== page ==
Category

What's the Difference Between a DWI and a DWAI?

If a police officer has pulled you over on suspicion of driving under the influence of alcohol, the officer will look for signs that indicate your level of intoxication.

In many cases, the officer will have pulled you over for a violation of traffic laws, such as swerving between lanes, running a stop sign, or speeding. Once you have been stopped and asked to present your license and insurance information, the police officer will then look for any signs of intoxication, such as glassy eyes or slurred speech. If the officer believes you may be intoxicated, he or she will ask you to step out of the vehicle and ask you to take a field sobriety test. This typically involves a physical test like the horizontal gaze nystagmus, the walk-and-turn, or the one-leg stand to judge your level of impairment. At this point, if the officer believes you have been driving under the influence of alcohol, you will be asked to take a breathalyzer test.

Even if you did not have a BAC of 0.08, police officers can still issue a Driving While Ability Impaired by Alcohol.

Even if you did not have a BAC of 0.08, police officers can still issue a DWAI.

If the breathalyzer tests reveal you have a blood alcohol content of 0.08 or higher, you will be charged with driving while intoxicated, or DWI. If you refuse to submit to a breathalyzer test, you can still be charged with a common law DWI. In New York State, if you blow below 0.08 but the officer believes your ability to drive is still impaired, you could be charged with driving while ability impaired by alcohol, or DWAI.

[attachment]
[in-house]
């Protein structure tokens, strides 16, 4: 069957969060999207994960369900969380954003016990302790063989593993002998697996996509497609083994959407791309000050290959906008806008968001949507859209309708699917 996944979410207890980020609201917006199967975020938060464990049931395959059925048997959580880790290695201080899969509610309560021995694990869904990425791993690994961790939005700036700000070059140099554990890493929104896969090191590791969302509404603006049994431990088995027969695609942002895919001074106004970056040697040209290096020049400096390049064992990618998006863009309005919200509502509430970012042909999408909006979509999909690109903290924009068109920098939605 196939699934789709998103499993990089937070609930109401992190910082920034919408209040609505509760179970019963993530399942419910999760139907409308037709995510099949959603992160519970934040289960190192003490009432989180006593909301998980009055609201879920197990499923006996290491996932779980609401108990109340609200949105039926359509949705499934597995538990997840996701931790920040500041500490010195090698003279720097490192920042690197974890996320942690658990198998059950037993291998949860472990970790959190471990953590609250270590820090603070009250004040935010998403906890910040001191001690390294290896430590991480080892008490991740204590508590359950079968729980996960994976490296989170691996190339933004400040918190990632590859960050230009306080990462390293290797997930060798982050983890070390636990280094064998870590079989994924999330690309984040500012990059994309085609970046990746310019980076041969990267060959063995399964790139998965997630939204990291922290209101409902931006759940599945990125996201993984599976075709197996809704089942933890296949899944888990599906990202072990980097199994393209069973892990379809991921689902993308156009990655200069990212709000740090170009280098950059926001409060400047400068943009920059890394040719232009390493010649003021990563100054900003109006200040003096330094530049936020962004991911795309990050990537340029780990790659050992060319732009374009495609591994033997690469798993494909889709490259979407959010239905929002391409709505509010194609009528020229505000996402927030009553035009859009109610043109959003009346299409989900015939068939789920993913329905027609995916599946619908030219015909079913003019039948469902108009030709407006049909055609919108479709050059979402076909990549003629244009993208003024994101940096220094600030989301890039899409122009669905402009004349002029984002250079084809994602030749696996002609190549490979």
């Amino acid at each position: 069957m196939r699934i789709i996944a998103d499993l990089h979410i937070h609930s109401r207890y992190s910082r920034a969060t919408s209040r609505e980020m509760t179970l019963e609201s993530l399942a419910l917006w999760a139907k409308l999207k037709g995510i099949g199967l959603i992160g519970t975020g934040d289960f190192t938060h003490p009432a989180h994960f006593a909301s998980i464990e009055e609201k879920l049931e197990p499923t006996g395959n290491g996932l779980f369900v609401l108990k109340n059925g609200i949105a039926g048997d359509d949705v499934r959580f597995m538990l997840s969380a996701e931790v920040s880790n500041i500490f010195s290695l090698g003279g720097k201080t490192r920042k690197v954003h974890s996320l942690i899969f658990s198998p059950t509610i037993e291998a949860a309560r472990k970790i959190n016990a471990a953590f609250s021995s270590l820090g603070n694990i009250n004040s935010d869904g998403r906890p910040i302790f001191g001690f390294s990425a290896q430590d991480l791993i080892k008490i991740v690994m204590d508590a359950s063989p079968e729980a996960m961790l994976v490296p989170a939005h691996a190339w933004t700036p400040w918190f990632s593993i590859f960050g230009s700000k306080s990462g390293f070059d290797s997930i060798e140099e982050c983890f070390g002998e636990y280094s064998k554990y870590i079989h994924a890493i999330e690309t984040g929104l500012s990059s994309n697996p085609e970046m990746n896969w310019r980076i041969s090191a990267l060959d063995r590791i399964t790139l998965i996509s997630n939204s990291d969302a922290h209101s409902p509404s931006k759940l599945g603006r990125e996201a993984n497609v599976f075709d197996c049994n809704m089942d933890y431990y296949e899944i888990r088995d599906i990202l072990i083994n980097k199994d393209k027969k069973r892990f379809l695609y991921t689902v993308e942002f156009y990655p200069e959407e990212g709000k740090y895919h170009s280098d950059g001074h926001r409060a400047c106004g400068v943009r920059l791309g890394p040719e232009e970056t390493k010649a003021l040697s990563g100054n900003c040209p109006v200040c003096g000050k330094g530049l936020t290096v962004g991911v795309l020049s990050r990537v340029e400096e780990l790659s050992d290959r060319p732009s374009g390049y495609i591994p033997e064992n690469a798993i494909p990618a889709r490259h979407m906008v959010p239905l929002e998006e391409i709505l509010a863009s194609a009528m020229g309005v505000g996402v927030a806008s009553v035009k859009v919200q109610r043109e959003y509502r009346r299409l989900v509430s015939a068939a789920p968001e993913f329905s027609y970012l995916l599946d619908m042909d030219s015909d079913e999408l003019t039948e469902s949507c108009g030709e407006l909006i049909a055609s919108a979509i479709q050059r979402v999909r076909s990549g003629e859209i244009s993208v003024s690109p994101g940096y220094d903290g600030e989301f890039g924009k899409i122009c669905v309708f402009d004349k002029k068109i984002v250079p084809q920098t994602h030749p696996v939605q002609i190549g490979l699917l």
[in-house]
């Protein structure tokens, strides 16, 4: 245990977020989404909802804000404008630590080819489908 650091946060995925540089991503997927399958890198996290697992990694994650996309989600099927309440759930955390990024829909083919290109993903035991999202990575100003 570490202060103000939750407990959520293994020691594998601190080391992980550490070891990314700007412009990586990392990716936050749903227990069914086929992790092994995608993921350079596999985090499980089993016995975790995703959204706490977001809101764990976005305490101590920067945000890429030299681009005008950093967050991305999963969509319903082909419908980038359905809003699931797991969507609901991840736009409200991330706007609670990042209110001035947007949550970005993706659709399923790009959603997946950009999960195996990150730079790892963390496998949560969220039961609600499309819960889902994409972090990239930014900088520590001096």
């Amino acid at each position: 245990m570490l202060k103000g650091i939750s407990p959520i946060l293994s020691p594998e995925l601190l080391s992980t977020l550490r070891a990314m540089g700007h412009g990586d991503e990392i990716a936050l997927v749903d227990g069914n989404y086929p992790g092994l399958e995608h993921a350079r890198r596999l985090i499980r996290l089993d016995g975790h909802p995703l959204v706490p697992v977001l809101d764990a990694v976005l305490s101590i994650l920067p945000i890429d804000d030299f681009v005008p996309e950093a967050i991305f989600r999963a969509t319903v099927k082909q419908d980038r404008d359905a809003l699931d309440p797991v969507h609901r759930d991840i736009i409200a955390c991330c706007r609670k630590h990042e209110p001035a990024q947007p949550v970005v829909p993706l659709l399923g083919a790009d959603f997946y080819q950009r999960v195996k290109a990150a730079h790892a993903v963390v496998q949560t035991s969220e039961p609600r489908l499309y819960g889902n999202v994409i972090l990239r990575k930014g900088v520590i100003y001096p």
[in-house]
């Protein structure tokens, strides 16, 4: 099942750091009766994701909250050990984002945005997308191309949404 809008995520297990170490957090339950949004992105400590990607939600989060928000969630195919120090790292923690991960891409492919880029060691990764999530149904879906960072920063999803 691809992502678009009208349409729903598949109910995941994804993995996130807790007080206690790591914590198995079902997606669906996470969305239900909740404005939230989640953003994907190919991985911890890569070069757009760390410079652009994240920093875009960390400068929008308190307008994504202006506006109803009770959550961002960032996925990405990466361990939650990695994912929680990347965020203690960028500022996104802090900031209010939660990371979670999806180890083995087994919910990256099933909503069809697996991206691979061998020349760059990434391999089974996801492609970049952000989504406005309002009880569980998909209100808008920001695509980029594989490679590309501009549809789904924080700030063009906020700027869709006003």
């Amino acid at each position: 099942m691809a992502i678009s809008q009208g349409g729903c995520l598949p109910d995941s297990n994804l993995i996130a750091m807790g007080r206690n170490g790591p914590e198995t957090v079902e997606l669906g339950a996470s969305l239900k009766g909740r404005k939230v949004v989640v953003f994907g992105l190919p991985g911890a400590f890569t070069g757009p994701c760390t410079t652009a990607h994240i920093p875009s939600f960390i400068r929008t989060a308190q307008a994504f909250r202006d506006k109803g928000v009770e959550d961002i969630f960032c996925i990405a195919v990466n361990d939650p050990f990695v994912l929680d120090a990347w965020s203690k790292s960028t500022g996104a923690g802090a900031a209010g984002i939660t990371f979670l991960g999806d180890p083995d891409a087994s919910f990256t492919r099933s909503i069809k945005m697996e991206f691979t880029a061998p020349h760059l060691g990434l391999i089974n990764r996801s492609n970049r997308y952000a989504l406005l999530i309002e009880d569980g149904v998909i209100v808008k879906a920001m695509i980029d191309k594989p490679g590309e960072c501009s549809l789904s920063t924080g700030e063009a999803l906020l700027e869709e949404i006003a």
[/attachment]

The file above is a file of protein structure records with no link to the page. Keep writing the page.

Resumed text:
At the arraignment

Several things may happen at your arraignment. If you received a DWI during the traffic stop, your license will have been suspended. At the arraignment, you can request a hardship license from the judge if you need it for essential functions, such as driving to work, school, or health appointments. However, if you refused the breath test or blood test after being arrested, you will not be able to obtain a hardship license. You might still be able to obtain driving privileges at the special administrative hearing that deals with the actual suspension of the license.

If you've been charged with a DWI and you have no prior history and you did not cause an accident or any personal injury, you will most likely not be incarcerated. In a scenario like this, the judge will typically reduce the DWI to a DWAI charge. While a DWI is a criminal offense, a DWAI is a traffic infraction with a noncriminal disposition.

If you have any prior DWIs, you could be facing serious jail time. In addition, even if this was your first DWI, if you caused an accident involving an injury to another individual, you will face the possibility of going to jail.

Everyone is entitled to one direct appeal, and that includes for a drunk driving charge. If you have been charged with a DWI or a DWAI, you should seek out the assistance of a lawyer who will fight for your rights.

Who can help?

While nobody plans on being pulled over by the police, it's an unfortunate reality for millions of Americans each year. Based in Buffalo, New York, Lipsitz Green Scime Cambria is one of the region's go-to DWI law firms. The firm's experienced DWI attorneys earned a top-tier ranking in criminal defense by U.S. News & World Report. In the event you are pulled over for a DWI, make sure you know your rights and how to respond to the police officers with Lipsitz Green's DWI Arrest Guide App.

This article does not purport to give legal advice and is for informational purposes only.

Comments are closed